John Cunningham is a Ministry Fellow with Christian Union on the campus of The University of Pennsylvania. He holds an M.Div from Gordon-Conwell Theological Seminary where he worked with at-risk youth. He and his wife, Caitlyn, live in Philadelphia. 

I love to be loved. Some people like money or trappings or success; I like being popular. I tend to act, think and live in ways that (I’m hoping) will engender people’s affection and admiration. As one might say, your love is my drug.

You may be like me. The tantalizing taste of popularity and the sweet scent of being well thought of might also sing the song of your heart. So let us be honest with ourselves. If and when we elevate popularity and the admiration of others as our foundational need, we have walked headlong into a trap of our own devising. This should come as no surprise since I am merely parroting a fundamental Christian struggle. At any point, if we take a created, finite thing and make it an ultimate thing, that thing will eat us alive. Being well thought of is no different. When we make popularity into our ultimate hope and desire, it becomes to us an idol. This, my friends (hopefully), is what we call sin.

By now we are familiar with what should follow: We must rid ourselves of our idols! Care no more about being well thought of! Cast off the execrable burden of popularity!

Wanting to be Worshipped

The desire to be well thought of can pilot us to destruction. But ironically, having healthy relationships does include, at least to some degree, being well thought of by friends and family. Though it is true that we must not worship idols of any type, popularity included, knowing how to progress in friendship can be murky at best. Since we can’t cast off our relationships in order to cast off the lecherous desire to worship the opinion of others, how then do we change our hearts to have godly, healthy friendships?

A Fuller Gospel

First, it is necessary to preach to our selves a fuller Gospel. Not only has God forgiven us of our sins (as a judge and lawgiver), but maybe even more miraculously, because of Jesus, God is actually pleased with us!

C.S. Lewis puts it like this,

It is written that we shall “stand before” Him, shall appear, shall be inspected. The promise of glory is the promise, almost incredible and only possible by the work of Christ, that some of us, that any of us who really chooses, shall actually survive that examination, shall find approval, shall please God. To please God . . . to be a real ingredient in the divine happiness . . . to be loved by God, not merely pitied, but delighted in as an artist delights in his work or a father in a son—it seems impossible, a weight or burden of glory which our thoughts can hardly sustain. But so it is.”[1]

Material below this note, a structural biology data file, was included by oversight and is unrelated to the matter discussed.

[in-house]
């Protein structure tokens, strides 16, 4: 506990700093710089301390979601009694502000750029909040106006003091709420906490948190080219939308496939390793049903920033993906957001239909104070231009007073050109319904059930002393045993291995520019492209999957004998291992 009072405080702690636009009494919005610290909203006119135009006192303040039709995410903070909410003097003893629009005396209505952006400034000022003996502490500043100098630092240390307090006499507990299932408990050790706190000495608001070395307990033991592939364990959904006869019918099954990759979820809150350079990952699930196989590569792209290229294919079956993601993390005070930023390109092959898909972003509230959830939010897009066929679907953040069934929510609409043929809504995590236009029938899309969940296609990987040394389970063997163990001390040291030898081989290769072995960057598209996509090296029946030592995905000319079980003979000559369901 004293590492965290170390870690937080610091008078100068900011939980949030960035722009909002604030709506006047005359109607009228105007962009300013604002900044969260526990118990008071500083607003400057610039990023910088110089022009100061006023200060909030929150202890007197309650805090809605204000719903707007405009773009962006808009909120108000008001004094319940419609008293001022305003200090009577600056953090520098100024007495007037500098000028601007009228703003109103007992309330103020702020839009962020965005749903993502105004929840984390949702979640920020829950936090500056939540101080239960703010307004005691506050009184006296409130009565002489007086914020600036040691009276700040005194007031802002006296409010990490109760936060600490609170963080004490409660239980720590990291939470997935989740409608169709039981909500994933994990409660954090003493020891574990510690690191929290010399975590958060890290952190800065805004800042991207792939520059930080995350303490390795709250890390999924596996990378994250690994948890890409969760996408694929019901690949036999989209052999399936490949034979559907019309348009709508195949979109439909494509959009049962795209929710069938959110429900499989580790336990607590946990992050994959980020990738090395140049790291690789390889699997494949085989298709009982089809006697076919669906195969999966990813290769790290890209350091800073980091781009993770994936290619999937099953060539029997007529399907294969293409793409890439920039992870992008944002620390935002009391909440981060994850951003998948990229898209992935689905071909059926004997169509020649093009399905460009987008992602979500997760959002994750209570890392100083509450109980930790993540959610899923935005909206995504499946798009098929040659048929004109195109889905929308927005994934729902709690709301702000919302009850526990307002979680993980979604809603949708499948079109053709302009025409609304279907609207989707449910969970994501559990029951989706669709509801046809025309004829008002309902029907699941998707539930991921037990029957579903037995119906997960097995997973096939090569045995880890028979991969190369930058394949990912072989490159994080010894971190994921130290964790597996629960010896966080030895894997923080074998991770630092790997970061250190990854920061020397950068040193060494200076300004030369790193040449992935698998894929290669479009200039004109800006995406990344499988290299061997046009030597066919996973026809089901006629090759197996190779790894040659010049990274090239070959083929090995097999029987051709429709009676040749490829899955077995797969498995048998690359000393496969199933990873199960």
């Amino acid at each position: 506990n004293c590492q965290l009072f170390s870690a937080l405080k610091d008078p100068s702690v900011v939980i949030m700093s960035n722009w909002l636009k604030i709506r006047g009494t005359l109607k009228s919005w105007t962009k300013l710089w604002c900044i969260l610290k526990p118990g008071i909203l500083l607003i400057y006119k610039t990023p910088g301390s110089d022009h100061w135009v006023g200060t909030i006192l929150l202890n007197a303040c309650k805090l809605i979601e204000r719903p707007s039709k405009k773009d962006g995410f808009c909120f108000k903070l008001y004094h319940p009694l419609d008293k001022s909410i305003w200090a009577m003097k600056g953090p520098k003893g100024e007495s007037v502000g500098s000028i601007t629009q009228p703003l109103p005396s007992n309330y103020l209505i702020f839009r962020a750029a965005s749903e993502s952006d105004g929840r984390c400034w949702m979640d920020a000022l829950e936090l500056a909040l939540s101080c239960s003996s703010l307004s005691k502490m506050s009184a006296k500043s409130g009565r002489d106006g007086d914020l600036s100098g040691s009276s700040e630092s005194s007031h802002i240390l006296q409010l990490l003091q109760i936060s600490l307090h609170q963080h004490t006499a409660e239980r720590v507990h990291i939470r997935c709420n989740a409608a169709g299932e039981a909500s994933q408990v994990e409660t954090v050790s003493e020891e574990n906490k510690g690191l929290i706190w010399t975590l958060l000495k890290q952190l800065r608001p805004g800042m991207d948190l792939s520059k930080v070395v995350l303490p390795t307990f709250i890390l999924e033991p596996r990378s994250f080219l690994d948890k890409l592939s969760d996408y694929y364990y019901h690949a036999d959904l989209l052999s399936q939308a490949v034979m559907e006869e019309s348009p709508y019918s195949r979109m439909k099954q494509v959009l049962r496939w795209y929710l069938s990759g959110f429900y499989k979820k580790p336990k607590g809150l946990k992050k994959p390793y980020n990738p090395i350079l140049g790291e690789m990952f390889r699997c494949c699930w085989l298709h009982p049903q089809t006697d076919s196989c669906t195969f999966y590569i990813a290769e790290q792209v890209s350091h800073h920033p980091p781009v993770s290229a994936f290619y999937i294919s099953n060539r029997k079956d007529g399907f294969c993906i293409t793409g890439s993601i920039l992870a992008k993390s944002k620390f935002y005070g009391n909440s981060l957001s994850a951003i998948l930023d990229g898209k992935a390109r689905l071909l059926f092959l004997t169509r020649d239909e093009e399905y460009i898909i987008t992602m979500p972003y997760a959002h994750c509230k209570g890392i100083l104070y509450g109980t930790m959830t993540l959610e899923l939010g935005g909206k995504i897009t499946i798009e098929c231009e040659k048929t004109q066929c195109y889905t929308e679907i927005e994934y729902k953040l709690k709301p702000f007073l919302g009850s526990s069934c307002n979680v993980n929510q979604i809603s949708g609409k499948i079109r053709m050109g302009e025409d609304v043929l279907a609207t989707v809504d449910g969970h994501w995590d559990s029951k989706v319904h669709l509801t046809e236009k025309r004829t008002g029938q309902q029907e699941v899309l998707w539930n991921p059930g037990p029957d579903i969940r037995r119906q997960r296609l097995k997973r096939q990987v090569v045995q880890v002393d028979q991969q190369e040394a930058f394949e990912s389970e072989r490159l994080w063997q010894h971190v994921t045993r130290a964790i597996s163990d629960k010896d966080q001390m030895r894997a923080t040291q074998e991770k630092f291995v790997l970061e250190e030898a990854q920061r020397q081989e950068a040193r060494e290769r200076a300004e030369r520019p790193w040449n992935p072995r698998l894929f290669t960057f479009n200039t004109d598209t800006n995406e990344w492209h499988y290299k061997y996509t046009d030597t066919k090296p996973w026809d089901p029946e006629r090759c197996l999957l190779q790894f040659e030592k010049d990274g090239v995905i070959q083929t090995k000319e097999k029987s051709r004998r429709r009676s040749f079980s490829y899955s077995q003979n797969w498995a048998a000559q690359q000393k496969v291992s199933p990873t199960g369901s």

This vision of the Christian life must be recaptured. It is all too easy for us to “know” that God has forgiven us of our sins, but to forget (or simply not believe) that God even likes us. For most of us, we labor under the impression that God looks at us and sees only a disobedient, dirty human creature; someone who is, though technically forgiven, unlovable and unloved. But the Biblical testimony stands in stark contrast. You are loved, and not only loved, but honored and enjoyed by God. When we come home, God throws us a party, puts a ring on our fingers and a coat on our back!

Looking to the Hero

This is good news, but it leaves us with a question. How then should we act within our human relationships? We must have the right hero. Our desire to be ‘well thought of’ can (and should) be pushed in the right direction: toward Jesus. The question that stands at our door is what are we to be well thought of for? If we are thinking with a deep understanding of the gospel, our answer will be to point other people to Jesus, the right hero. Too often, the protagonist of the story we tell ourselves is someone who is funny or successful or wealthy or famous, but rarely virtuous. What if we desired to be well thought of for looking not like Steve Jobs, but like Jesus of Nazareth? In other words, what if we desired to be well thought of by the standards of the Kingdom of Heaven?

The problem, of course, is that fame and popularity don’t typically come down the path of virtue. But that’s ok. After all, we are part of divine happiness, and this frees us to pursue relationships based on His grace that are neither idolatrous nor disengaged. In the high school cafeteria of God’s kingdom, let’s recognize who the popular kids are. They are the kids whose lives are pointing to the Lamb of God, who takes away the sins of the world. Let’s all grab a seat at that lunch table.

[1] The Weight of Glory